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You seem to have a response prepared for every reason you've been given for not doing this. So, to save time, please tell us exactly what your question or concern is. If you're asking for validation concerning a decision to apply to a PhD program knowing that you only want your masters, you're unlikely to find it in these forums.

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I came here to say the same thing.


I will say that employers will not always know that you got an MA or MS for dropping out of a PhD program.  That would require them to be familiar with the conventions of every program in the field, and they're usually not.  This is especially true for employers that don't normally hire academics; they don't know how it works.  I've been applying for part-time jobs that require an MA while I finish my PhD and nobody seems to care that it's a non-terminal MA earned along the way to my PhD.  I've also applied to full-time jobs, when I was thinking about dropping out of my program, and again - nobody cared and nobody asked.  And in many programs, you do have to do a master's thesis even to get the non-terminal MA - I had to write a master's paper.  I published it later.


Even if employers know that you left a PhD program, that won't necessarily matter.  Most people don't leave PhD programs because they are incapable of doing the work; they leave because they don't want a PhD anymore for a variety of reasons.  You can easily explain it as a career change, a desire to get out into the workforce and work on applied programs right at that moment, a change of interests - the same reason that career changers use to explain their job applications.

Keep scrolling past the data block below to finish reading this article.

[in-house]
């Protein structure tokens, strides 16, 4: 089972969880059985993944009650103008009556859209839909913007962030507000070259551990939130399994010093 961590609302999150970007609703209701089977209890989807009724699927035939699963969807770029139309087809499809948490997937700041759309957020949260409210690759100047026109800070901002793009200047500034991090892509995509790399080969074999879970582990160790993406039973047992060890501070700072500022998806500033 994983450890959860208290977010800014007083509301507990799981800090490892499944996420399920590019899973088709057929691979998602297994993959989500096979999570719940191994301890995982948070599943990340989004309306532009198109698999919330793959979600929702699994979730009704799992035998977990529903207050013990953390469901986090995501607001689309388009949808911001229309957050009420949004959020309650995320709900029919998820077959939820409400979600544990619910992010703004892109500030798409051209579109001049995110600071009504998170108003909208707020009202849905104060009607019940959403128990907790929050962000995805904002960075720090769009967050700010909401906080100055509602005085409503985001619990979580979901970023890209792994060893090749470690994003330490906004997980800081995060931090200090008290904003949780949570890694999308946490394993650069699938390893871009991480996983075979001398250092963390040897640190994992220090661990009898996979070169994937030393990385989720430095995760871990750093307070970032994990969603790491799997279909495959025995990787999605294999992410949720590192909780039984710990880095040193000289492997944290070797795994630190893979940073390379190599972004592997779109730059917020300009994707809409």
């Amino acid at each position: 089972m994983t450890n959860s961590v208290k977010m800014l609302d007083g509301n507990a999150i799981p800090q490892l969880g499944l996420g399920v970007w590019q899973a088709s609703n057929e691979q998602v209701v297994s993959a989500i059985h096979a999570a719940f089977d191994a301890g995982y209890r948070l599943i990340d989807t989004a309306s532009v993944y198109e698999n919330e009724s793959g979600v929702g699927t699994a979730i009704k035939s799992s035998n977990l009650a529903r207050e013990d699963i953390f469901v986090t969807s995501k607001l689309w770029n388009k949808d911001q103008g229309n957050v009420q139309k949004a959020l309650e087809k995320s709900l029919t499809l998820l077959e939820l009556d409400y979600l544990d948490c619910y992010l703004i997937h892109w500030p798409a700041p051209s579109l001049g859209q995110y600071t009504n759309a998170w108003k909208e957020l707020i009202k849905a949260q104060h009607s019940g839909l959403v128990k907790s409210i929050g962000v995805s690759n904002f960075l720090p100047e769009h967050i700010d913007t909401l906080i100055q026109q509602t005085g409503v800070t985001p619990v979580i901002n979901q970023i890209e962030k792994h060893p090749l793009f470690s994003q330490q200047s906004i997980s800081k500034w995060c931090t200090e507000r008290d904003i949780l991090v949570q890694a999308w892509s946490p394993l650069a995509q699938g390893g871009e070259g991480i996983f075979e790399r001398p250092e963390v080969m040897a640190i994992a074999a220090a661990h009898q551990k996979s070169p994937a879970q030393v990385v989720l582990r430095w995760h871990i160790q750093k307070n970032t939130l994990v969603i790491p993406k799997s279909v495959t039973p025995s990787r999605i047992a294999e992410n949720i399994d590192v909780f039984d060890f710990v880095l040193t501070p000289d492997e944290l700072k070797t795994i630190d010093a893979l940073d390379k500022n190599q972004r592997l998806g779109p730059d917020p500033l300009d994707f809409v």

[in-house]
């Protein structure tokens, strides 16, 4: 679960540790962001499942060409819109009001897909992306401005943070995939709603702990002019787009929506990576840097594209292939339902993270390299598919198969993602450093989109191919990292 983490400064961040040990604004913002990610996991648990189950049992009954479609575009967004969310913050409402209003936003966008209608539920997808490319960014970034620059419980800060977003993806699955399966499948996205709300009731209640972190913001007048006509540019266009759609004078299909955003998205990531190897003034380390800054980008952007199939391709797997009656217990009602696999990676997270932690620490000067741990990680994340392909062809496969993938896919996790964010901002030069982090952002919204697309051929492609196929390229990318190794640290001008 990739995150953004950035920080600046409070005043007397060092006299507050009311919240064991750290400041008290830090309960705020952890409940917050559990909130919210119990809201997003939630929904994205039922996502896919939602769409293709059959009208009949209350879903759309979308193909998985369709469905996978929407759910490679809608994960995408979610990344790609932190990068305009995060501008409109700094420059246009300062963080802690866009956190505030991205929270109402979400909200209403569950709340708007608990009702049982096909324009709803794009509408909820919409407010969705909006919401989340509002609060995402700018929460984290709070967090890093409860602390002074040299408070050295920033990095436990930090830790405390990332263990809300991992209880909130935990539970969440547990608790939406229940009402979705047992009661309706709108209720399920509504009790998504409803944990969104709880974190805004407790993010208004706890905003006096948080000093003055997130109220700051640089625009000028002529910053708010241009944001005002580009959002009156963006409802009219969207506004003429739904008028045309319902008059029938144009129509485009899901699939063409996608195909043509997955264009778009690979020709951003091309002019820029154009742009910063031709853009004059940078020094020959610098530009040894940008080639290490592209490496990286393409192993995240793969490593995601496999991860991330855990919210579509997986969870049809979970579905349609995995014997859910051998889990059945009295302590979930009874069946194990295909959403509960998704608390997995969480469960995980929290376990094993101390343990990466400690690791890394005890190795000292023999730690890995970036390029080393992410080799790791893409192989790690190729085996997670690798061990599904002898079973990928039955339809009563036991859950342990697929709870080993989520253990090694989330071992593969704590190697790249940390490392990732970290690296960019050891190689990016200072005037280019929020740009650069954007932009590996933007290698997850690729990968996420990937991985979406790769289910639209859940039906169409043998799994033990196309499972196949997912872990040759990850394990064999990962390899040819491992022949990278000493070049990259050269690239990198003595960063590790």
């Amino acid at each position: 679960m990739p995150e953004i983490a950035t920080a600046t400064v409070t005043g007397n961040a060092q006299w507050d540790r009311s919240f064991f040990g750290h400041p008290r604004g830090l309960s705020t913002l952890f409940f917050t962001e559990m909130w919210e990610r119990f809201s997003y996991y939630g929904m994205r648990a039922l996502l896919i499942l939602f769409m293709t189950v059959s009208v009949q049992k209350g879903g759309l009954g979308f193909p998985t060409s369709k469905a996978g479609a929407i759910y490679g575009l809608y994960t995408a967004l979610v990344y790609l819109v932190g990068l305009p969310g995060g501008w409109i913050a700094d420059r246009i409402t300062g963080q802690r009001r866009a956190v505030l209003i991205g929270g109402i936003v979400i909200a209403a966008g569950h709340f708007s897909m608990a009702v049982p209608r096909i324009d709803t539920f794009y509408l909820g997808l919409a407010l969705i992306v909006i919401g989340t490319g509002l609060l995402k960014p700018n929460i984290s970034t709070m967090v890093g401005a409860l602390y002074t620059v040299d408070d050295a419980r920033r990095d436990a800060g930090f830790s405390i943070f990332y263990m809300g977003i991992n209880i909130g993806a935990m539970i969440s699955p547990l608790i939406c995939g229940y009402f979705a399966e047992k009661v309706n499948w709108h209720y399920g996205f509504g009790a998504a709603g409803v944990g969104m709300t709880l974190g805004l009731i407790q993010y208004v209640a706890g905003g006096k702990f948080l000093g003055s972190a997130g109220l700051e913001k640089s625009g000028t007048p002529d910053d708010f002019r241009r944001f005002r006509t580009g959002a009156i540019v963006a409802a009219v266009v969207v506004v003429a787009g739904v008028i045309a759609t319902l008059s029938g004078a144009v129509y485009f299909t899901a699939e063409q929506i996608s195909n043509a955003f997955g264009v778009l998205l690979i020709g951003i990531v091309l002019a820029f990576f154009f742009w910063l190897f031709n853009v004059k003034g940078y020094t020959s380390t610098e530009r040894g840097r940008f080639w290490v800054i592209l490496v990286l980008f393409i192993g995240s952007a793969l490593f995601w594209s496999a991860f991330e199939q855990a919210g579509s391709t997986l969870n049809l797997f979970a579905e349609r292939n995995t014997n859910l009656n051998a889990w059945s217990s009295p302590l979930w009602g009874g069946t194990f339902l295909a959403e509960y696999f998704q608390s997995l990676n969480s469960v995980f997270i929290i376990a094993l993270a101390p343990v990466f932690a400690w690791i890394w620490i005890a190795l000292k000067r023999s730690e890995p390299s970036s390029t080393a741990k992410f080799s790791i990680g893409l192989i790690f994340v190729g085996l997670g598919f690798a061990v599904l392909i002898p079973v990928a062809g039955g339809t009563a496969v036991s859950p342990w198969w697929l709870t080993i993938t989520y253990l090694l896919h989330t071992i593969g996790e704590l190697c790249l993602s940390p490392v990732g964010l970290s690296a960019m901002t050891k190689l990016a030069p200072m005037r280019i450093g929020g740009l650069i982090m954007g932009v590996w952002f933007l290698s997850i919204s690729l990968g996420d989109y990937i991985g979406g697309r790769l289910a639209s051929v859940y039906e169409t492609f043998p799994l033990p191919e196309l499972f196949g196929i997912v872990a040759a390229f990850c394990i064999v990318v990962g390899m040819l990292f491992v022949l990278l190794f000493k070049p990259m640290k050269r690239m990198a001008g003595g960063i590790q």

So I agree with the above post - can you tell us exactly what it is you were expecting to hear or want to get out of this thread?  Because right now, people are telling you stuff and you have a response to everything.  I don't think anyone here is going to encourage you to do this unethical thing, so if that's what you want you may want to seek that elsewhere.


But as far as negative things that might happen to you if you do this?  If you do it right, probably nothing will happen to you realistically.  You may have a problem with references for jobs, just because your most recent supervisors will be your professors, and that's only if they knew that you planned to leave from the beginning.  If you are a good pretender and really come across like you just discovered that you don't want a PhD, then most likely nothing will happen.  It just may take you longer than expected to get your MS because PhD programs are not geared towards giving people an MS, so instead of 2 years it may take 2.5 or whatever.  But it's not like the gods of academia are going to rain fire and brimstone on you.